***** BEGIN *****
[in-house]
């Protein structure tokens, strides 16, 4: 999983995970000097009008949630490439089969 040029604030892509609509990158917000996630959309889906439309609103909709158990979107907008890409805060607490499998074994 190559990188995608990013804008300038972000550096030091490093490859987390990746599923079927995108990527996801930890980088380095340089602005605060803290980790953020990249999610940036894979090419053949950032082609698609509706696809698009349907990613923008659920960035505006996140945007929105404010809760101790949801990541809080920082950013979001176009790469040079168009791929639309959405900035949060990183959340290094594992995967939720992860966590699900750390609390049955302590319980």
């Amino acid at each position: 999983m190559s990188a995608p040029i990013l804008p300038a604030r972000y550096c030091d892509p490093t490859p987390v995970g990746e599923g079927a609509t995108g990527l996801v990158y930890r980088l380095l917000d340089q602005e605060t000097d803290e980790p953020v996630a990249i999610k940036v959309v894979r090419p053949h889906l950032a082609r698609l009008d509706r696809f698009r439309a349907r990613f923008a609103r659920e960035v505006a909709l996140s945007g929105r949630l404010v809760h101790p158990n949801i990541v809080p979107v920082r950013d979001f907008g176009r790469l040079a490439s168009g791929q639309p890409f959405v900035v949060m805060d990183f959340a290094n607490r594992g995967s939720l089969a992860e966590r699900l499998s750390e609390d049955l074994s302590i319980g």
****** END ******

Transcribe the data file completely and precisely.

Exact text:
[in-house]
């Protein structure tokens, strides 16, 4: 999983995970000097009008949630490439089969 040029604030892509609509990158917000996630959309889906439309609103909709158990979107907008890409805060607490499998074994 190559990188995608990013804008300038972000550096030091490093490859987390990746599923079927995108990527996801930890980088380095340089602005605060803290980790953020990249999610940036894979090419053949950032082609698609509706696809698009349907990613923008659920960035505006996140945007929105404010809760101790949801990541809080920082950013979001176009790469040079168009791929639309959405900035949060990183959340290094594992995967939720992860966590699900750390609390049955302590319980």
């Amino acid at each position: 999983m190559s990188a995608p040029i990013l804008p300038a604030r972000y550096c030091d892509p490093t490859p987390v995970g990746e599923g079927a609509t995108g990527l996801v990158y930890r980088l380095l917000d340089q602005e605060t000097d803290e980790p953020v996630a990249i999610k940036v959309v894979r090419p053949h889906l950032a082609r698609l009008d509706r696809f698009r439309a349907r990613f923008a609103r659920e960035v505006a909709l996140s945007g929105r949630l404010v809760h101790p158990n949801i990541v809080p979107v920082r950013d979001f907008g176009r790469l040079a490439s168009g791929q639309p890409f959405v900035v949060m805060d990183f959340a290094n607490r594992g995967s939720l089969a992860e966590r699900l499998s750390e609390d049955l074994s302590i319980g």